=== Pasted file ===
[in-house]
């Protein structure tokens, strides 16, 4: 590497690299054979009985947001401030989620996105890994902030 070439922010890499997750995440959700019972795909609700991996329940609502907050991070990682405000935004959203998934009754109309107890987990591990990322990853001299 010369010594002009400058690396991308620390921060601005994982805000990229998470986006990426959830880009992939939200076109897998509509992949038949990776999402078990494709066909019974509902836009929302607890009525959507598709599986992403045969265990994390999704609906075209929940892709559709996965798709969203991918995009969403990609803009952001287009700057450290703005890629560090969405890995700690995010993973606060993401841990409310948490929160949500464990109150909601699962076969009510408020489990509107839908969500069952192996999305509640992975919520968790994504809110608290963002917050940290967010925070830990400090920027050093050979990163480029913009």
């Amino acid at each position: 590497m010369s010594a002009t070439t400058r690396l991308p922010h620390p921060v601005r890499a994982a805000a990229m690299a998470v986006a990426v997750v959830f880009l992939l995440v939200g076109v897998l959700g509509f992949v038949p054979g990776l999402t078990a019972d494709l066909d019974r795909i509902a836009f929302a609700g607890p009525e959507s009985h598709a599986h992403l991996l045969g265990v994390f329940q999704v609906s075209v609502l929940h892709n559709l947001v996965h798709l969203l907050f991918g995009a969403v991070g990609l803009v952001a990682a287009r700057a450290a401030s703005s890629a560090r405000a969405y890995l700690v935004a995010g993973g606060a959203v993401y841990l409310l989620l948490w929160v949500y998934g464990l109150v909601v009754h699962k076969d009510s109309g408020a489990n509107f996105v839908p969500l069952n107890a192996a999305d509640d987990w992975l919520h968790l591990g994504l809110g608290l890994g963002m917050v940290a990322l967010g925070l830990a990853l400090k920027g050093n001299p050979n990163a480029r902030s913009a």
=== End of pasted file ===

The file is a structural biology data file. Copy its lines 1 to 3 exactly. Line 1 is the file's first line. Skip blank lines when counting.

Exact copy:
[in-house]
């Protein structure tokens, strides 16, 4: 590497690299054979009985947001401030989620996105890994902030 070439922010890499997750995440959700019972795909609700991996329940609502907050991070990682405000935004959203998934009754109309107890987990591990990322990853001299 010369010594002009400058690396991308620390921060601005994982805000990229998470986006990426959830880009992939939200076109897998509509992949038949990776999402078990494709066909019974509902836009929302607890009525959507598709599986992403045969265990994390999704609906075209929940892709559709996965798709969203991918995009969403990609803009952001287009700057450290703005890629560090969405890995700690995010993973606060993401841990409310948490929160949500464990109150909601699962076969009510408020489990509107839908969500069952192996999305509640992975919520968790994504809110608290963002917050940290967010925070830990400090920027050093050979990163480029913009």
């Amino acid at each position: 590497m010369s010594a002009t070439t400058r690396l991308p922010h620390p921060v601005r890499a994982a805000a990229m690299a998470v986006a990426v997750v959830f880009l992939l995440v939200g076109v897998l959700g509509f992949v038949p054979g990776l999402t078990a019972d494709l066909d019974r795909i509902a836009f929302a609700g607890p009525e959507s009985h598709a599986h992403l991996l045969g265990v994390f329940q999704v609906s075209v609502l929940h892709n559709l947001v996965h798709l969203l907050f991918g995009a969403v991070g990609l803009v952001a990682a287009r700057a450290a401030s703005s890629a560090r405000a969405y890995l700690v935004a995010g993973g606060a959203v993401y841990l409310l989620l948490w929160v949500y998934g464990l109150v909601v009754h699962k076969d009510s109309g408020a489990n509107f996105v839908p969500l069952n107890a192996a999305d509640d987990w992975l919520h968790l591990g994504l809110g608290l890994g963002m917050v940290a990322l967010g925070l830990a990853l400090k920027g050093n001299p050979n990163a480029r902030s913009a």